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BT to lead creation of 2017 Cyber Security Challenge UK Masterclass

Cyber security experts from BT, Airbus, the National Crime Agency, the Bank of England, Cisco, McAfee, Checkpoint, De Montfort University’s Cyber Technology Institute and 4PumpCourt have announced that they will stage “the most advanced Cyber Security Challenge UK Masterclass ever” on 12-14 November in London.

Spanning two-and-a-half days, Masterclass is the culmination of a year’s worth of nationwide face-to-face and online competitions designed to unearth and nurture new talent for the cyber security industry and address a critical skills shortage that affects Government, businesses and the public.

Led by BT in partnership with Airbus, the competition will see dozens of the UK’s top cyber enthusiasts face each other in a battle that will test their capabilities to deal with cyber attacks and their understanding of business know-how. The challenges will evaluate contestants’ technical, business and soft skills, in turn mirroring the different ways in which professionals communicate today.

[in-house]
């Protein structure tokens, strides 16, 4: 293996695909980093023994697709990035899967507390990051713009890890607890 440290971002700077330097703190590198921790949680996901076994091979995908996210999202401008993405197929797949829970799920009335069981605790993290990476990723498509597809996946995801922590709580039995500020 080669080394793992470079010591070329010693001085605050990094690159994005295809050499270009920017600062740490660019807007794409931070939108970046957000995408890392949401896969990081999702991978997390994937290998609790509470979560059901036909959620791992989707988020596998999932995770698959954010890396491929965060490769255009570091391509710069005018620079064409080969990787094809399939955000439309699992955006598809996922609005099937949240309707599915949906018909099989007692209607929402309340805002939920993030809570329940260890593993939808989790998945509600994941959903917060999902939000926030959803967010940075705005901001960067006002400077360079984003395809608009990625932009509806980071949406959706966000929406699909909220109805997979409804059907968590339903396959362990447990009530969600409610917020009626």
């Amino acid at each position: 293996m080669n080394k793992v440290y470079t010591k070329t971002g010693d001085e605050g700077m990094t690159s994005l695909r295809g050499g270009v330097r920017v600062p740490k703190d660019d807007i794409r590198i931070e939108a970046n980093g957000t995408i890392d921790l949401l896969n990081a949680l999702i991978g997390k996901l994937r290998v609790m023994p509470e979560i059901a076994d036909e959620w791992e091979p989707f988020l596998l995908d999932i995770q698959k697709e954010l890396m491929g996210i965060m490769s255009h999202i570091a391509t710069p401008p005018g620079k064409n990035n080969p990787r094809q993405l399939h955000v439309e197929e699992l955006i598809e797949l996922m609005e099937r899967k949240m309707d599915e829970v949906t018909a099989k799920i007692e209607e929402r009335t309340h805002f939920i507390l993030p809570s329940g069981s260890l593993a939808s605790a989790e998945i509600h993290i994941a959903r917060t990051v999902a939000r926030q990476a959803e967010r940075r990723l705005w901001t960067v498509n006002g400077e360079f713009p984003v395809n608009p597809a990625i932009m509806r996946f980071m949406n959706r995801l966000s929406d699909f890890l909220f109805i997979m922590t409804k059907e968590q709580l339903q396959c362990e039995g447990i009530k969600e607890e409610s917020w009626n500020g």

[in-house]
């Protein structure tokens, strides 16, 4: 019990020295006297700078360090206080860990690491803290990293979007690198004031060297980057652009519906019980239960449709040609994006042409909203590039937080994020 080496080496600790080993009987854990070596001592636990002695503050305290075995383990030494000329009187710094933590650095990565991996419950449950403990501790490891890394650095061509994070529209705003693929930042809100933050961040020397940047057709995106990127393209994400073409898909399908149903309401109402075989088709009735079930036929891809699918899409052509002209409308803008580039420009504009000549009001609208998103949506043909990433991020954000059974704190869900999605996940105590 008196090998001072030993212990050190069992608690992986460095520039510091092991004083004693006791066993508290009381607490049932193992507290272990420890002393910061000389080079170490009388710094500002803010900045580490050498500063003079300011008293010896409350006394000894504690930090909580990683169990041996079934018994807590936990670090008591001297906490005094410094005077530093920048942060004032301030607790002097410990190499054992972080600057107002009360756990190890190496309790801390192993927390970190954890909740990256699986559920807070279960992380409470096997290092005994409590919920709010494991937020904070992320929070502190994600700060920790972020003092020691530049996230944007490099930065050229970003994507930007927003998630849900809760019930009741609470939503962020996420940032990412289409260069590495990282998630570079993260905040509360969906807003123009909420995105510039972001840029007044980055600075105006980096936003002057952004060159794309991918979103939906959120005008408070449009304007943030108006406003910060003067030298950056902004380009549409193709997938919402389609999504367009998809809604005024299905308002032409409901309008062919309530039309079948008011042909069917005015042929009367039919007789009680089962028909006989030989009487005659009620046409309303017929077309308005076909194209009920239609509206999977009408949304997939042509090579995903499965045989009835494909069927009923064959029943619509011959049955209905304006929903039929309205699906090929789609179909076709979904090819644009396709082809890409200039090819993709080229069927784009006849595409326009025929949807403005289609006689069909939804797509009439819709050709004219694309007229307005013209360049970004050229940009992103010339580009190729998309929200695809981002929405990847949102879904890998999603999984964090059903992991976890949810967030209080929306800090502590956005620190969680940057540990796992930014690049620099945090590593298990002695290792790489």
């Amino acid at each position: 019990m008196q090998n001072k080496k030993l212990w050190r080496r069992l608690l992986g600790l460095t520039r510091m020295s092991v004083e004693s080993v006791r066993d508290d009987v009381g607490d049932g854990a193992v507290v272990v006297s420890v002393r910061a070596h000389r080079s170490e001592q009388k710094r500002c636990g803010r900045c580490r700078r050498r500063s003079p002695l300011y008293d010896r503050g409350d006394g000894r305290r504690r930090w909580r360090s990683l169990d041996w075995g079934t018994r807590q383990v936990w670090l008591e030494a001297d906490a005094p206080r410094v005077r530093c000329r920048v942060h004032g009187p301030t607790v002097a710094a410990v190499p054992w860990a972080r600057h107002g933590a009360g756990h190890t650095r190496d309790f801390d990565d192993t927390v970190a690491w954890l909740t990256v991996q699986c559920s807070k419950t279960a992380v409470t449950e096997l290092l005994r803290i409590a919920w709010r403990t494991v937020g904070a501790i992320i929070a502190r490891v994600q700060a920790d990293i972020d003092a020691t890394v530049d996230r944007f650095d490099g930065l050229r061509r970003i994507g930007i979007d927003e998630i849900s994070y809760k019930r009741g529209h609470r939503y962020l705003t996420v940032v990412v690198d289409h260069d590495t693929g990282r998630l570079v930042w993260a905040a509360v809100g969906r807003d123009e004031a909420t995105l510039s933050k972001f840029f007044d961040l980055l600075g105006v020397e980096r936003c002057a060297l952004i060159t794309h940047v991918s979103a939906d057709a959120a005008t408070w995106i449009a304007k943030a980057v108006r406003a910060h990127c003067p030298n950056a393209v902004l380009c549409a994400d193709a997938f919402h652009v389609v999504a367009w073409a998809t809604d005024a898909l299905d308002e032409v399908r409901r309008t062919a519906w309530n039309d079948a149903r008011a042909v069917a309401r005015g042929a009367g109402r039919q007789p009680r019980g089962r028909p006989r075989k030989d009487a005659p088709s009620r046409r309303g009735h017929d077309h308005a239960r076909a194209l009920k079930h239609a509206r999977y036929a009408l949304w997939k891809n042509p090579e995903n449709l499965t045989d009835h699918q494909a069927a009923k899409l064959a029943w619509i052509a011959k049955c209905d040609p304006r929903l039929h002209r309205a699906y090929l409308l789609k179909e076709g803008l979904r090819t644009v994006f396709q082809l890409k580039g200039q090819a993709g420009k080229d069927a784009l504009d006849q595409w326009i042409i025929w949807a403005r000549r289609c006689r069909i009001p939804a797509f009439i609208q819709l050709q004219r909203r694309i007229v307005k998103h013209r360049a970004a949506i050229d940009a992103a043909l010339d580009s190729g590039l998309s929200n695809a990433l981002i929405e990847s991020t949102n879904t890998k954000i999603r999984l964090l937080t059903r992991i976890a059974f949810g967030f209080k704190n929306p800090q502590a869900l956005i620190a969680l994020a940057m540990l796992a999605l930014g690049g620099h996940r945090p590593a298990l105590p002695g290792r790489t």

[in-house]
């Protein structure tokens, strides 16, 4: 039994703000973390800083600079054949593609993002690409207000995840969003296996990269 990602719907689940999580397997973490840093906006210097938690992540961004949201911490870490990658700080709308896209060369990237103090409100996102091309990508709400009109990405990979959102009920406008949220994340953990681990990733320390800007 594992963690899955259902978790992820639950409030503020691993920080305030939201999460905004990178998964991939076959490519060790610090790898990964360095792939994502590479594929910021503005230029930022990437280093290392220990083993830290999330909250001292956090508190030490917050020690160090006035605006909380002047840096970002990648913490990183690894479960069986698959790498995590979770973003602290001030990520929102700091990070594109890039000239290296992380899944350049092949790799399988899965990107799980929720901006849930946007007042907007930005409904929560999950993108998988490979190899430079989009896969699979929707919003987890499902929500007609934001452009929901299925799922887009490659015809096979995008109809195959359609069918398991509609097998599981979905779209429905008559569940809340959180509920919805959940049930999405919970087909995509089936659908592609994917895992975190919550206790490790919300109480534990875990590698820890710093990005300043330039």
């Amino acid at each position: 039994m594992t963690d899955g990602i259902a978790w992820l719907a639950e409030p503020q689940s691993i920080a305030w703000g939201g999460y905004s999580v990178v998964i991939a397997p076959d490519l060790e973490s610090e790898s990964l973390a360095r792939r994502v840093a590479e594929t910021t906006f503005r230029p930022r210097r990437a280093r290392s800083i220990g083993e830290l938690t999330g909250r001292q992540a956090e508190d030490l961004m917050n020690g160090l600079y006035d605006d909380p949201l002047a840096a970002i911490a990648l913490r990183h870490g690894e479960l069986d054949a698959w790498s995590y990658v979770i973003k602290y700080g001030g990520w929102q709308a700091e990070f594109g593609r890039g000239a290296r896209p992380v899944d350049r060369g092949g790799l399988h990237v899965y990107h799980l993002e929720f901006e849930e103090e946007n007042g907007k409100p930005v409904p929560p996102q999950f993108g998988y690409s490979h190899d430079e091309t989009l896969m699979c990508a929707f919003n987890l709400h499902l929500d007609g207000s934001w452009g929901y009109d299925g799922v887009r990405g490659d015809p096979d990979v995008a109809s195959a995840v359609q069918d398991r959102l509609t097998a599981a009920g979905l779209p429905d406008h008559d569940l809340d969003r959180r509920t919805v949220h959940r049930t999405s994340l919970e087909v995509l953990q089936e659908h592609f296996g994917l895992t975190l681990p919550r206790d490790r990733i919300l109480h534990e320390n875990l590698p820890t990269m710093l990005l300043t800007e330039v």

This year’s Masterclass will demonstrate how cyber security can be an accessible career choice that has a number of different facets and pathways. BT recently identified 87 different roles in the cyber security industry, each requiring a different skill set, which will be reflected in this year’s competition.


Highly experienced professionals from Government as well as public and private sector organisations across the country will judge the contestants for a number of aptitudes that will rank their suitability for jobs in the sector. The best performing candidate will be crowned Cyber Security Challenge UK Champion.

Thousands of pounds’ worth of career-enabling prizes will be issued to those who take in the finale including training courses, tech equipment and even a fully paid-for Master’s degree sponsorship at De Montfort University, allowing one lucky contestant the chance to study for an MSc in Cyber Security.

Over the years, more than half of the contestants in the Challenge’s face-to-face and Masterclass competitions have moved into jobs in the industry after demonstrating their skills in front of assessors.

Competitions like this are crucial for identifying top quality recruits that could reduce the skills deficit. Industry association (ISC)2 predicts the skills gap will reach 1.8 million unfilled positions by 2022, leaving a lack of professionals able to defend our infrastructure from hackers.

Nigel Harrison, acting CEO at Cyber Security Challenge UK, said: “This year’s consortium of sponsors is working on taking Masterclass to the next level, adding new dimensions and levels of game-play that we’ve yet to see in our competitions to date. We’re always trying to match our challenges to the way in which industry is evolving and ensure that they test for the skills industry requires. We look forward to seeing how the finalists fare in a modern cyber security scenario.”